“You cant leave them outside, they’ll be gone by morning!”

Day 2 : Port Pirie to Mungerannie, 620km, (220 unsealed on the Birdsville track)

Aside from an eagle that seemed to think he could fly off with the Donkey, the ride to Marree was uneventful.  But shortly after the bitumen stopped, the water crossings started.

We quickly learned to use first gear as anything faster resulted in a face full of water and a complete inability to see where we were going.  Funny for whoever was watching but not very nice for the rider :p

12hrs and 2 punctures later we pulled up at the Mungerannie hotel, tired but happy.  Phil the proprietor took good care of us, fed us, showed us DVD's of the pioneers of that part of the world and gave us a clean room to sleep in.  Nice.

Phil's parting words -

           “Ah get fucked... Just don't come back”

Day 3 : Mungerannie to Birdsville 303km

The Birdsville track was a bit of fun, some challenging water crossings, some soft sandy sections and a whole lot of nothing. 

We rolled into Birdsville completely unaware that we were on fumes, until we filled up -  the two bikes took 59.8lt of fuel. They only hold 60lt of fuel.  Lucky.

We had just travelled 300km using 30lt of fuel each.  At that rate we’d want 60lt to cross the desert, but could only carry 48 with us.  That was a serious problem.  That and our rear brakes were to metal, and sprockets showing heavy wear from the mud fest of the previous 2 days. 

So we made the difficult decision to abandon the Simpson crossing, and next time come a little more prepared. But we ventured into the desert for the rest of the day and got to see and cross big red, the largest sand dune in the Southern Hemisphere!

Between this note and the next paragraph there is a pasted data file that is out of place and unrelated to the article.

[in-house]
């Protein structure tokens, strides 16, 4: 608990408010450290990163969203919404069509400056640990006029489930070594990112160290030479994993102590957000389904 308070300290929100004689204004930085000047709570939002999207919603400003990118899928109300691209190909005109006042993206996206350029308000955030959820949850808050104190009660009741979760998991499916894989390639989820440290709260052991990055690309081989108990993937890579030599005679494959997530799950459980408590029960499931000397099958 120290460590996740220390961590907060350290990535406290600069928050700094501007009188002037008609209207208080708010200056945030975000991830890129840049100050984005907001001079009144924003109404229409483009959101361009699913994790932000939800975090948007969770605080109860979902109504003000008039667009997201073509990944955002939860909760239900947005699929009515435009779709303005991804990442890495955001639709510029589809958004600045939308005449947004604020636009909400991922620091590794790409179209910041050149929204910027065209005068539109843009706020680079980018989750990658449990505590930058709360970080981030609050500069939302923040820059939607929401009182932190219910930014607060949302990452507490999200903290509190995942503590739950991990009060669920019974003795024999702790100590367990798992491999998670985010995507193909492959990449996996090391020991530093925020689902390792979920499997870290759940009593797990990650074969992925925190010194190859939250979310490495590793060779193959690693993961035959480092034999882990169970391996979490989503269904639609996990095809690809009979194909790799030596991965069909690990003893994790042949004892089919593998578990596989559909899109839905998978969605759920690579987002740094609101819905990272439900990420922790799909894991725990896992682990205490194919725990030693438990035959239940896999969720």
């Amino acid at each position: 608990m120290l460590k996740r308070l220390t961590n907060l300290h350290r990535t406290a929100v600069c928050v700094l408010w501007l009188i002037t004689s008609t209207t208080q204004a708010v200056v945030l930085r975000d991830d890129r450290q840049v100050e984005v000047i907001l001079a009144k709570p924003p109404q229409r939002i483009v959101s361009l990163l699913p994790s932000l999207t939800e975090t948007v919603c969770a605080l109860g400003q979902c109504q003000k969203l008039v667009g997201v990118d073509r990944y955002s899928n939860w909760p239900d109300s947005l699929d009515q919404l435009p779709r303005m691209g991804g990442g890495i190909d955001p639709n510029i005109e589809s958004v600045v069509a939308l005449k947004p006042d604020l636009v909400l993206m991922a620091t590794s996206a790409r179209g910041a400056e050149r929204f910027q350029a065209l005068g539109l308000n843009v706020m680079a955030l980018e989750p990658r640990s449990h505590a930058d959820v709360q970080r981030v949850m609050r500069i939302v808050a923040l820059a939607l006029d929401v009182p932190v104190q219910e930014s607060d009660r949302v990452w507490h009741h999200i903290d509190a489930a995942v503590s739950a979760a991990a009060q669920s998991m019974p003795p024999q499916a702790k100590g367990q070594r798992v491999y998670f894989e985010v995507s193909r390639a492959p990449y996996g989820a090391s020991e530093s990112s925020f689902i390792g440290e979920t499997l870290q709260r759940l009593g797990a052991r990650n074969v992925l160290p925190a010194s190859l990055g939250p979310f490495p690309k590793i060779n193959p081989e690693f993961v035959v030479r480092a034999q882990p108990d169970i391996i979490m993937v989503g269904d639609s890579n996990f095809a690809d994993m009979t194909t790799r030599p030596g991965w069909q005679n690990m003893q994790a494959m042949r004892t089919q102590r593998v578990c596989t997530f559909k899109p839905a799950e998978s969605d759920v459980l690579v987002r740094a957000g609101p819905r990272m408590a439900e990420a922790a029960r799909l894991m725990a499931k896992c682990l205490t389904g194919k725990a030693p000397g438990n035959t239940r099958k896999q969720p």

We got into the Birdsville hotel and were promptly greeted by James - a funny bloke who had just come the same way in a 4wd and he shouted us a couple of beers.

Day 4 : Birdsville to Innamincka 430km

The guys at the Birdsville hotel warned us against taking this road and suggested it was closed, but fortunately (?) the highways dept didn't agree and signs said open so we thought we’d go for a look.

Leaving Birdsville we loaded up with full tanks, and an extra 18lt of fuel each, (look at the video ’leaving Birdsville’ for a peek at our fuel containers).  The Bikes were HEAVY!  We rode for 12 hours stopping only briefly to eat, and didn’t see another soul the whole time. 

We fell often and had to unload the bikes a few times to push them out of a bog before reloading, once one even needed towing out with the other one!

The end of the day was pretty tough going though, the last hour in the dark, no signposts to Innamincka for hours, low on fuel and our odometers disagreeing with map distances by about 30km.  Stress levels were really high.  I think this led to the poor decision to have a go at the Cooper crossing without wading in first, but again, lesson learned.  Next time we’ll do it a little differently.

Day 5 : Innamincka to Lyndhurst —The Strzelecki Track 480km

After the previous days bog fest, this road was like a highway and we belted down the track without incident at good speed all day.  At Lyndhurst we ran into James again and got to repay the beer debt, he’d tried to follow us to Innamincka but almost got bogged a few times early on so turned around and came back down the Birdsville track!

Day 6: Lyndhurst to Pirie    Boring.

Day 7 Pirie to Adelaide       Ditto.


While we didn't cross the Simpson, we did learn some invaluable lessons from this trip. 

·  The dirt and mud is incredibly hard on the final drive, so much so that we ended up nursing the things home for fear of jumping the chains.

·  Off road, even on reasonably good (albeit soft) surfaces, the bikes use a lot of fuel.  When we head OS we had planned for a 38lt carrying capacity, which would only give a range of 380km.  We’re now looking into some short term lightweight fuel cells for situations where that isn't enough.

·  Our boots are waterproof!  So much so that once they get full of water, they stay full of water—All day!  After 3 days of this both of us had pretty sore feet.

·  We now have a theme for our travels

                      “I’ll have a go at it if you’ll come get me when i fall”


We both feel like we have some unfinished business with the Simpson desert crossing, so perhaps next year we’ll try again :p